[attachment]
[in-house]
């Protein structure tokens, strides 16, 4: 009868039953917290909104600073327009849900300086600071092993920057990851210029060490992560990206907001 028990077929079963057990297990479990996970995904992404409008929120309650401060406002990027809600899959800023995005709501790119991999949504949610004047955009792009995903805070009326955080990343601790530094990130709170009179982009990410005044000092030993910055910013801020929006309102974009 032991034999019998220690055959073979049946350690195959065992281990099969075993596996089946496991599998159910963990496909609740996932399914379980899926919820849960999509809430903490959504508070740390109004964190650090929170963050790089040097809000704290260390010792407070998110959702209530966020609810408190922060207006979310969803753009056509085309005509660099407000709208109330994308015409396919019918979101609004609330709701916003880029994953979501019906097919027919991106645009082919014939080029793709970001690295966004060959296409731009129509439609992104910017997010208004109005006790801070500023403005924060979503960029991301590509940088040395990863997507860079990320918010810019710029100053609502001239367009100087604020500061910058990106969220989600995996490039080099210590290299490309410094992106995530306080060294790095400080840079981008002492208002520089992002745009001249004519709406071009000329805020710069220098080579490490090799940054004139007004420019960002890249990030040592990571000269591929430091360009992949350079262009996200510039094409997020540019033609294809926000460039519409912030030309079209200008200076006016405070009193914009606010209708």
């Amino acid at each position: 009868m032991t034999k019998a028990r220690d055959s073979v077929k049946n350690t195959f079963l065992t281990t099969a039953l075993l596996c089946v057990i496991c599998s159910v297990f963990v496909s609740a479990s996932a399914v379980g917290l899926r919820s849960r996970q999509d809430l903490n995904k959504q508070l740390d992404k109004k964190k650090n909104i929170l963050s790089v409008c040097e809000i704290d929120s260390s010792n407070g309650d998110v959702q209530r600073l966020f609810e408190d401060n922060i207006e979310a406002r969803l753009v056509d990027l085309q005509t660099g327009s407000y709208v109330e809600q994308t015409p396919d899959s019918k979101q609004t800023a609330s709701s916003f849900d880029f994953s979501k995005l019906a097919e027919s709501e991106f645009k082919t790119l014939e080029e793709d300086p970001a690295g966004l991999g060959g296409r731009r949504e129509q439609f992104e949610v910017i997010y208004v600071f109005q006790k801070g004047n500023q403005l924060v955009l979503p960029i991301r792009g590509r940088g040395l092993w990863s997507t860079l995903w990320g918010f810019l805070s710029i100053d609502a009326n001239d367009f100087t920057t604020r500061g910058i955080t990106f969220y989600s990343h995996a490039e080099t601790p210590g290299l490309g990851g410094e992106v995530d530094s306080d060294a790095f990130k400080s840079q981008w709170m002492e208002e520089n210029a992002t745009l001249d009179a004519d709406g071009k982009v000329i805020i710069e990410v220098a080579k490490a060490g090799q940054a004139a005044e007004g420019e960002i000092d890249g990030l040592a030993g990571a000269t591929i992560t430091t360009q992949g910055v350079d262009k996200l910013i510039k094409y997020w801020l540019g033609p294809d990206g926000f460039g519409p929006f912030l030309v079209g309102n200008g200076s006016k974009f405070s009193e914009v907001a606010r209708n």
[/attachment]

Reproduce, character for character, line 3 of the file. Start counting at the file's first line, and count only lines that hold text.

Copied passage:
């Amino acid at each position: 009868m032991t034999k019998a028990r220690d055959s073979v077929k049946n350690t195959f079963l065992t281990t099969a039953l075993l596996c089946v057990i496991c599998s159910v297990f963990v496909s609740a479990s996932a399914v379980g917290l899926r919820s849960r996970q999509d809430l903490n995904k959504q508070l740390d992404k109004k964190k650090n909104i929170l963050s790089v409008c040097e809000i704290d929120s260390s010792n407070g309650d998110v959702q209530r600073l966020f609810e408190d401060n922060i207006e979310a406002r969803l753009v056509d990027l085309q005509t660099g327009s407000y709208v109330e809600q994308t015409p396919d899959s019918k979101q609004t800023a609330s709701s916003f849900d880029f994953s979501k995005l019906a097919e027919s709501e991106f645009k082919t790119l014939e080029e793709d300086p970001a690295g966004l991999g060959g296409r731009r949504e129509q439609f992104e949610v910017i997010y208004v600071f109005q006790k801070g004047n500023q403005l924060v955009l979503p960029i991301r792009g590509r940088g040395l092993w990863s997507t860079l995903w990320g918010f810019l805070s710029i100053d609502a009326n001239d367009f100087t920057t604020r500061g910058i955080t990106f969220y989600s990343h995996a490039e080099t601790p210590g290299l490309g990851g410094e992106v995530d530094s306080d060294a790095f990130k400080s840079q981008w709170m002492e208002e520089n210029a992002t745009l001249d009179a004519d709406g071009k982009v000329i805020i710069e990410v220098a080579k490490a060490g090799q940054a004139a005044e007004g420019e960002i000092d890249g990030l040592a030993g990571a000269t591929i992560t430091t360009q992949g910055v350079d262009k996200l910013i510039k094409y997020w801020l540019g033609p294809d990206g926000f460039g519409p929006f912030l030309v079209g309102n200008g200076s006016k974009f405070s009193e914009v907001a606010r209708n």